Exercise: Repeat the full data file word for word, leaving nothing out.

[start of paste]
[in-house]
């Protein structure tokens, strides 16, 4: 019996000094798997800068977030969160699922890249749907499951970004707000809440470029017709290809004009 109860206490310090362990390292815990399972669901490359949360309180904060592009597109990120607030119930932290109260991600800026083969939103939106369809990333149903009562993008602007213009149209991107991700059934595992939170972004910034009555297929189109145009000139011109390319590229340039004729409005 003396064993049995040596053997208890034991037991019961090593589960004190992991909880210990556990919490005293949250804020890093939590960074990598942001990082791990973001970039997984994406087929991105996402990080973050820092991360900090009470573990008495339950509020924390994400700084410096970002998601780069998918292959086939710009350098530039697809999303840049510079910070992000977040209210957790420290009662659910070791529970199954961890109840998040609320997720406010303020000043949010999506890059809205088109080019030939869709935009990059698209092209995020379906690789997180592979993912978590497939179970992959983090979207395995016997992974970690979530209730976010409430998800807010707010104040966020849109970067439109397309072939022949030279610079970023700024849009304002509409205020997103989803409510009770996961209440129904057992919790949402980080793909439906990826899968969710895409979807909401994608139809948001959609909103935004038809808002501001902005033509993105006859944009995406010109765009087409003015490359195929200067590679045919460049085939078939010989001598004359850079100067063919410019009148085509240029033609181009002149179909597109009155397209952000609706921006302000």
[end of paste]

[in-house]
């Protein structure tokens, strides 16, 4: 019996000094798997800068977030969160699922890249749907499951970004707000809440470029017709290809004009 109860206490310090362990390292815990399972669901490359949360309180904060592009597109990120607030119930932290109260991600800026083969939103939106369809990333149903009562993008602007213009149209991107991700059934595992939170972004910034009555297929189109145009000139011109390319590229340039004729409005 003396064993049995040596053997208890034991037991019961090593589960004190992991909880210990556990919490005293949250804020890093939590960074990598942001990082791990973001970039997984994406087929991105996402990080973050820092991360900090009470573990008495339950509020924390994400700084410096970002998601780069998918292959086939710009350098530039697809999303840049510079910070992000977040209210957790420290009662659910070791529970199954961890109840998040609320997720406010303020000043949010999506890059809205088109080019030939869709935009990059698209092209995020379906690789997180592979993912978590497939179970992959983090979207395995016997992974970690979530209730976010409430998800807010707010104040966020849109970067439109397309072939022949030279610079970023700024849009304002509409205020997103989803409510009770996961209440129904057992919790949402980080793909439906990826899968969710895409979807909401994608139809948001959609909103935004038809808002501001902005033509993105006859944009995406010109765009087409003015490359195929200067590679045919460049085939078939010989001598004359850079100067063919410019009148085509240029033609181009002149179909597109009155397209952000609706921006302000």